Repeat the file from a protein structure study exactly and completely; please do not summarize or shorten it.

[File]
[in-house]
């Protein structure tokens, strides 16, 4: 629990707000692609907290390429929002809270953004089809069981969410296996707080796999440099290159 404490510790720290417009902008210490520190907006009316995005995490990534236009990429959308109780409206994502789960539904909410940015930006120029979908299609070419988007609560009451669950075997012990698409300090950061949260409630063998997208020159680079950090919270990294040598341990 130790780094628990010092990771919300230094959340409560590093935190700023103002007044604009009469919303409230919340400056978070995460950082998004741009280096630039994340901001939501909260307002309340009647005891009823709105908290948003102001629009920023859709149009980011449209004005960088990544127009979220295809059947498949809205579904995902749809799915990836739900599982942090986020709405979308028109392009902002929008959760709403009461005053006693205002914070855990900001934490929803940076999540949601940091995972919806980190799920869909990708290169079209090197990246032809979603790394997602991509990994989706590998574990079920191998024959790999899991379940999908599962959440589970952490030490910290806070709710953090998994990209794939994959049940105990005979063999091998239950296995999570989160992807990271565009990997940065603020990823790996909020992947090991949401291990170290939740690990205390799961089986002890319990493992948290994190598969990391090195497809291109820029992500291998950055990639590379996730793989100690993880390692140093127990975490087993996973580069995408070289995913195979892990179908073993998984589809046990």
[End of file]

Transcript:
[in-house]
């Protein structure tokens, strides 16, 4: 629990707000692609907290390429929002809270953004089809069981969410296996707080796999440099290159 404490510790720290417009902008210490520190907006009316995005995490990534236009990429959308109780409206994502789960539904909410940015930006120029979908299609070419988007609560009451669950075997012990698409300090950061949260409630063998997208020159680079950090919270990294040598341990 130790780094628990010092990771919300230094959340409560590093935190700023103002007044604009009469919303409230919340400056978070995460950082998004741009280096630039994340901001939501909260307002309340009647005891009823709105908290948003102001629009920023859709149009980011449209004005960088990544127009979220295809059947498949809205579904995902749809799915990836739900599982942090986020709405979308028109392009902002929008959760709403009461005053006693205002914070855990900001934490929803940076999540949601940091995972919806980190799920869909990708290169079209090197990246032809979603790394997602991509990994989706590998574990079920191998024959790999899991379940999908599962959440589970952490030490910290806070709710953090998994990209794939994959049940105990005979063999091998239950296995999570989160992807990271565009990997940065603020990823790996909020992947090991949401291990170290939740690990205390799961089986002890319990493992948290994190598969990391090195497809291109820029992500291998950055990639590379996730793989100690993880390692140093127990975490087993996973580069995408070289995913195979892990179908073993998984589809046990």